by Kip S. Thorne
Forward by Stephen Hawking
Reviewed by Michael J. Mehl
After reading the introduction and the science-fiction like prologue of Kip Thorne's Black Holes and Time Warps, I assumed that this was a standard popularization of the topic, on the order of James Gleick's popular books, Chaos: Making of a New Science. You know, a bit of the science, and lots of "sense of wonder."
Someplace in Chapter Two I realized that this book is much more than that. This is not only a "gosh, wow, whee!" book, it also contains a history of physics in the first half of the twentieth century physics, through the end of the Manhattan project, and Thorne's own professional biography.
What we call "modern" physics dates from 1905, when Albert Einstein published a series of papers describing: special relativity, which reconciled Isaac Newton's laws, the triumph of 17th century theoretical physics, with James Clerk Maxwell's equations, the triumph of the 19th century theoretical physics; the photoelectric effect, showing that light sometimes behaves as a particle, providing one of the supports for the development of quantum mechanics; and the molecular basis of Brownian motion, conclusively proving the matter is indeed made up of atoms and molecules.
In November, 1915, in the middle of World War I, Einstein put the finishing touches on his "General" theory of relativity, showing that gravitation can be considered as the "warping" of space by matter. By the following January one of the first "outrageous" point of the theory became apparent. While serving with the on the Russian front with the German Army, Karl Schwarzschild, a distinguished astronomer, constructed his solution for the gravitational field of a spherical star, the "Schwarzschild geometry". The most intriguing feature of this geometry was its "singularity," showing that if the star was massive enough it would form what was much later called a "black hole," where nothing could falling into the star, including light, could escape.
Physicists reacted to the Schwarzchild singularity just as anyone reacts to something which violates his fundamental beliefs and expectations. First was "this must be a mistake in the derivation." Then, "the derivation is fine, but it can't happen in nature." Still later, "it can happen under General Relativity alone, but surely quantum mechanics will prevent the singularity." There was worse to come, too. It was soon realized that the Schwarzschild singularity wasn't the only thing happening at black hole -- matter falling into the hole not only can't escape, but it continues to fall into the very center of the black hole, forming a real "singularity" where the density of matter must be infinite.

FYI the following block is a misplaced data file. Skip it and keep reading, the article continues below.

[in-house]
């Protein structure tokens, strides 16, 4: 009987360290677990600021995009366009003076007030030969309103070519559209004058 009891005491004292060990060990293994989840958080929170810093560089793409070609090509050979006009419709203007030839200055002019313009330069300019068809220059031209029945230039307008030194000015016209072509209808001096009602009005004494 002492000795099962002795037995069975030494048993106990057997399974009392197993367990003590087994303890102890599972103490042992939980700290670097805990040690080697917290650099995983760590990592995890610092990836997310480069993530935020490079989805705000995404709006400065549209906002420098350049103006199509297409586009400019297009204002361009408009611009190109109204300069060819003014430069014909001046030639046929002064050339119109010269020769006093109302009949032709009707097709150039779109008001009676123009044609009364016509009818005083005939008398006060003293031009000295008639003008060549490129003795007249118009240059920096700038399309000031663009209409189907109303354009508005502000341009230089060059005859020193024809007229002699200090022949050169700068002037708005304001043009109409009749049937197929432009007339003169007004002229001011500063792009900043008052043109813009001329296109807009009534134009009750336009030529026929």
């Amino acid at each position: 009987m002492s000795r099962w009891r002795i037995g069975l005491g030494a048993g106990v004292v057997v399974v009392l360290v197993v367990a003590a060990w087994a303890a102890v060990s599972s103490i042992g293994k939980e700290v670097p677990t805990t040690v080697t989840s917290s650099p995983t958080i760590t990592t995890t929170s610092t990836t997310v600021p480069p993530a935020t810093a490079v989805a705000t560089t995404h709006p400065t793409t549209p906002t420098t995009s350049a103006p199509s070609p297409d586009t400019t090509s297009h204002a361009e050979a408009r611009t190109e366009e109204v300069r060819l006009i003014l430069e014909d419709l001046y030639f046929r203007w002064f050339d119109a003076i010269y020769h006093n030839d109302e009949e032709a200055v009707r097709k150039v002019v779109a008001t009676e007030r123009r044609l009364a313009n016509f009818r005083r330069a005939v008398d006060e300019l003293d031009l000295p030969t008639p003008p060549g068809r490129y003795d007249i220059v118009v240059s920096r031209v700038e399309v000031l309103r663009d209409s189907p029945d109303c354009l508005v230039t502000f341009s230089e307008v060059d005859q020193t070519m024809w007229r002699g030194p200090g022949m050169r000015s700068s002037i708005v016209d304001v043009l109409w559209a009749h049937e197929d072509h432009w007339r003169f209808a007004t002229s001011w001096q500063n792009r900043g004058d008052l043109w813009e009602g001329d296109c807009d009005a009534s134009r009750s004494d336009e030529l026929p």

Thorne then recounts the history of the study of "the problem of gravitational collapse." beginning with the work of the Indian astrophysicist, Subrahmanyan Chandrasekhar, who showed that large burned out stars must collapse into something. Next was the Russian physicist Lev Davidovich Landau, who, while fighting deportation to the Gulag, showed that neutron stars were one possible final state. Finally, in 1939, the American physicist Robert Oppenheimer showed that some stars are too big to form a stable neutron star. Did this mean black holes must form? Perhaps not. John Archibald Wheeler, the astrophysicist who later coined the phrase "black hole", originally believed that a large star would eject most its mass before the final collapse, preventing the formation of a black hole, or that "the fiery marriage of gravitation and quantum mechanics" would stop the collapse. Finally, in the early 1960s, computer simulations by Wheeler's group showed that very large dead stars must collapse into a black hole. Thus, fifty years after Einstein and Schwarzschild, it was shown that black holes were not only allowed, but must form on the death of very large stars.
The middle part of the book also contains a history of the Manhattan Project to build the first atomic bomb. This was the defining event of 20th century physics, as it brought together nearly every physicist in the western world. The Project, in addition to fostering cooperative research in other fields (including general relativity), also showed the need for the development of large electronic computers, which would later become important for solving the complicated equations of general relativity. Thorne also describes the chain of events that lead to Oppenheimer loosing his security clearance and hence permission to work in weapons research.
The later part of the book is devoted to Thorne's own work, especially his work on "closed time-like loops", a polite way of saying "time machines", which are allowed under general relativity if one postulates the existence of "exotic matter". Interestingly enough, Thorne seems to believe that quantum mechanics will prevent us from building time machines. This is much like the view of his mentor Wheeler, who believed that something would stop the formation of black holes. So far, every prediction of general relativity has held up. It remains to be seen if Einstein's latest "outrageous legacy" will also stand the test of time.
Author: Kip S. Thorne, Ph.D. Title: Black Holes & Time Warps: Einstein's Outrageous Legacy Publisher: W. W. Norton & Company, Inc., New York (1994) ISBN: 0-393-03505-0 List Price: $30.00
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© 1996 by Michael J. Mehl
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